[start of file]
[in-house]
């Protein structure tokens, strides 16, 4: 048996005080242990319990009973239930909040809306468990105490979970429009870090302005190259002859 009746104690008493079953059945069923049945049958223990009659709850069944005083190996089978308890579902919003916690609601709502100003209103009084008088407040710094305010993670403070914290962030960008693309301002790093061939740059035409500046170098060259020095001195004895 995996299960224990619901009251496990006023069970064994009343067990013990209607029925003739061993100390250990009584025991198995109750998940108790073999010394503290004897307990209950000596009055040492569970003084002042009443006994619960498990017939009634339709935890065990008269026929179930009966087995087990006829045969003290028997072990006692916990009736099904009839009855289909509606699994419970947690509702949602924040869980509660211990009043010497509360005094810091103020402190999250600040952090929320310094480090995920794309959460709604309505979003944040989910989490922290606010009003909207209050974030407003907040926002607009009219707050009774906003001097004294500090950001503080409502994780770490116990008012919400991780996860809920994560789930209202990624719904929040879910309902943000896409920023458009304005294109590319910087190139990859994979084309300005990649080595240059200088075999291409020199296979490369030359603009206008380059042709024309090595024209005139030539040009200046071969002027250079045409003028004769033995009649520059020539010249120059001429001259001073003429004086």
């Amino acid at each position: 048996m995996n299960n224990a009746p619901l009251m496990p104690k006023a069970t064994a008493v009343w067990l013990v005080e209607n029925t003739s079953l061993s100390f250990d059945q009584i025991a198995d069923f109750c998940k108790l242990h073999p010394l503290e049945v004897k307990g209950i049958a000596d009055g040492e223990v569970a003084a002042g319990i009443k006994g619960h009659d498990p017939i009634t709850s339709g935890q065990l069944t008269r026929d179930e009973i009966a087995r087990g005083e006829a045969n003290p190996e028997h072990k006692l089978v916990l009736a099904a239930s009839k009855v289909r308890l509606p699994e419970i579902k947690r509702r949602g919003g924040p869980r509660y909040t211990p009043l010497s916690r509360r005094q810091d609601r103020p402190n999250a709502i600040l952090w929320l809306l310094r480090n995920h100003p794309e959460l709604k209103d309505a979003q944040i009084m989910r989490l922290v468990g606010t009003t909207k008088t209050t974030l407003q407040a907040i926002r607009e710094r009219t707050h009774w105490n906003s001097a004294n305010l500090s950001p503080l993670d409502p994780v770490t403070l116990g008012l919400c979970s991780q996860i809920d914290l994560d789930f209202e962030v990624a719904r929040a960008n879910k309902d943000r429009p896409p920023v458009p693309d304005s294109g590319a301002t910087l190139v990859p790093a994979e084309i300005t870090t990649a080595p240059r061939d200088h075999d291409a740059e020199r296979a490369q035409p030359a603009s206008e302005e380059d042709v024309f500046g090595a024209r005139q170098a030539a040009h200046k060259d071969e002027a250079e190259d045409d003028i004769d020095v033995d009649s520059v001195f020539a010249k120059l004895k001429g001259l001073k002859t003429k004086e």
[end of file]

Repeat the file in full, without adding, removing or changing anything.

[in-house]
């Protein structure tokens, strides 16, 4: 048996005080242990319990009973239930909040809306468990105490979970429009870090302005190259002859 009746104690008493079953059945069923049945049958223990009659709850069944005083190996089978308890579902919003916690609601709502100003209103009084008088407040710094305010993670403070914290962030960008693309301002790093061939740059035409500046170098060259020095001195004895 995996299960224990619901009251496990006023069970064994009343067990013990209607029925003739061993100390250990009584025991198995109750998940108790073999010394503290004897307990209950000596009055040492569970003084002042009443006994619960498990017939009634339709935890065990008269026929179930009966087995087990006829045969003290028997072990006692916990009736099904009839009855289909509606699994419970947690509702949602924040869980509660211990009043010497509360005094810091103020402190999250600040952090929320310094480090995920794309959460709604309505979003944040989910989490922290606010009003909207209050974030407003907040926002607009009219707050009774906003001097004294500090950001503080409502994780770490116990008012919400991780996860809920994560789930209202990624719904929040879910309902943000896409920023458009304005294109590319910087190139990859994979084309300005990649080595240059200088075999291409020199296979490369030359603009206008380059042709024309090595024209005139030539040009200046071969002027250079045409003028004769033995009649520059020539010249120059001429001259001073003429004086």
């Amino acid at each position: 048996m995996n299960n224990a009746p619901l009251m496990p104690k006023a069970t064994a008493v009343w067990l013990v005080e209607n029925t003739s079953l061993s100390f250990d059945q009584i025991a198995d069923f109750c998940k108790l242990h073999p010394l503290e049945v004897k307990g209950i049958a000596d009055g040492e223990v569970a003084a002042g319990i009443k006994g619960h009659d498990p017939i009634t709850s339709g935890q065990l069944t008269r026929d179930e009973i009966a087995r087990g005083e006829a045969n003290p190996e028997h072990k006692l089978v916990l009736a099904a239930s009839k009855v289909r308890l509606p699994e419970i579902k947690r509702r949602g919003g924040p869980r509660y909040t211990p009043l010497s916690r509360r005094q810091d609601r103020p402190n999250a709502i600040l952090w929320l809306l310094r480090n995920h100003p794309e959460l709604k209103d309505a979003q944040i009084m989910r989490l922290v468990g606010t009003t909207k008088t209050t974030l407003q407040a907040i926002r607009e710094r009219t707050h009774w105490n906003s001097a004294n305010l500090s950001p503080l993670d409502p994780v770490t403070l116990g008012l919400c979970s991780q996860i809920d914290l994560d789930f209202e962030v990624a719904r929040a960008n879910k309902d943000r429009p896409p920023v458009p693309d304005s294109g590319a301002t910087l190139v990859p790093a994979e084309i300005t870090t990649a080595p240059r061939d200088h075999d291409a740059e020199r296979a490369q035409p030359a603009s206008e302005e380059d042709v024309f500046g090595a024209r005139q170098a030539a040009h200046k060259d071969e002027a250079e190259d045409d003028i004769d020095v033995d009649s520059v001195f020539a010249k120059l004895k001429g001259l001073k002859t003429k004086e």